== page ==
Wolf Update: Colorado Parks and Wildlife Observe Pups with Wolves M2101 and F1084

Colorado is now home to our first wolf litter since the 1940s. We welcome this historic den and these new wolves to Colorado.
Wolf F1084
Wolf F1084

A Colorado Parks and Wildlife biologist and Colorado Parks and Wildlife district wildlife manager each independently reported visual confirmation of multiple pups with wolves M2101 and F1084. While these observations were necessarily made at long distance, CPW staff have recorded three separate, but similar, sightings of pups on the ground in Colorado. 

Between June 4 – 8, 2021, staff conducted three separate observations of the den site from a safe distance approximately two miles away. Each of the three sightings included both M2101 “John” and F1084 “Jane”, collared wolves known to reside in the state, along with their three pups. While three pups have been observed over the past week, it is not yet confirmed that these are the only pups. A typical wolf litter consists of 4 – 6 pups.

“Colorado is now home to our first wolf litter since the 1940s. We welcome this historic den and the new wolf family to Colorado. With voter passage last year of the initiative to require re-introduction of the wolf by the end of 2023, these pups will have plenty of potential mates when they grow up to start their own families,” said Governor Jared Polis. 

“We are continuing to actively monitor this den site while exercising extreme caution so as not to inadvertently jeopardize the potential survival of these pups,” said Libbie Miller, CPW wildlife biologist. “Our hope is that we will eventually have photos to document this momentous occasion in Colorado’s incredible and diverse wildlife history, but not bothering them remains a paramount concern.”

Despite the significant distance, staff have the experience and equipment to make affirmative observations. All three observations of pups have been made at dawn or dusk in low light conditions, and featured quite a bit of movement of M2101 and F1084 with the small pups during brief observation windows.

As the pups grow larger and spend more time outside of the den, biologists and area staff will have additional opportunities to observe the animals. Staff are working with landowners in the area to implement practices to minimize the potential for conflict.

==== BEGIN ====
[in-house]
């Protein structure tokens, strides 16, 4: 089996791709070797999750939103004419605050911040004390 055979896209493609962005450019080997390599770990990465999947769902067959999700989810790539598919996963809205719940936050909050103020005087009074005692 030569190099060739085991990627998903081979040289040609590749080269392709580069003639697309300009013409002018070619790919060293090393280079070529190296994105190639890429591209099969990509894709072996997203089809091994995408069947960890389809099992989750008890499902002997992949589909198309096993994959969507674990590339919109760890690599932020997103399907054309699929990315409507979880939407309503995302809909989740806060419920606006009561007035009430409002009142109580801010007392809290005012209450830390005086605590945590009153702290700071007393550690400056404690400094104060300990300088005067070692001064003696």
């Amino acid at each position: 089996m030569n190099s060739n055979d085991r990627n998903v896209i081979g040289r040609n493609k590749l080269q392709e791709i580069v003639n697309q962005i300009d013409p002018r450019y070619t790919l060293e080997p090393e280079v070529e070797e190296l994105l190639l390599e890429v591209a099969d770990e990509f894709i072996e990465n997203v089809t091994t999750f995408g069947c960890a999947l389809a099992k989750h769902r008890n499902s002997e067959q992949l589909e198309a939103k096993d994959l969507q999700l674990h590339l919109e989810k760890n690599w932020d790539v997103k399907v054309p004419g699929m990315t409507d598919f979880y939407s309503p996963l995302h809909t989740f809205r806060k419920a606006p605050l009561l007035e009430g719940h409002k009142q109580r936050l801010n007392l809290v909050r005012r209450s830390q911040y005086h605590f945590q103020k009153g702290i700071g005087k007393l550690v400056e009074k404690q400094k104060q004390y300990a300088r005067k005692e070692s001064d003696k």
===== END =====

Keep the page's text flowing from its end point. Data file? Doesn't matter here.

“It’s incredible that these two adult animals have traveled the distance and overcome the challenges they have to get here, and to now have pups in Colorado,” said Kris Middledorf, area wildlife manager for CPW. “It’s our priority to ensure that they have the chance to thrive, so even as we have exciting news, we want to remind everyone that these animals remain endangered in Colorado.”

As a state endangered species, killing a gray wolf in Colorado results in a fine of $100,000, jail time, and a loss of hunting privileges. Harassment of wildlife is also illegal in the state. 

For additional information on how to stay informed about wolves in Colorado, visit cpw.state.co.us and sign up for our Gray Wolf Reintroduction eNews.

For more information about living with wolves, please visit the Colorado Parks and Wildlife website.


Written by Rebecca Ferrell. Rebecca is a Statewide Public Information Officer for Colorado Parks and Wildlife.

3 Responses

  1. Will the department keep the public informed on the number of cattle, sheep and even dogs that the wolves have killed that belongs to the ranchers where the wolves hunt. In the past, the public has cried when a black bear or Mtn Lion has come into there they live but the rancher are supposed to deal with it…

  2. “Oh look at that cool picture of a wolf!” says the uninformed. Most have no idea what the NON-NATIVE Canadian Gray (which these are), will do to elk and mule deer herds, cattle, sheep, dogs, etc. Ask anyone in Western MT or ID. They are APEX PREDATORS taking on even the mighty grizzly. But they’ll always be someone else’s problem until they show up in a suburb and eat someone’s pet.

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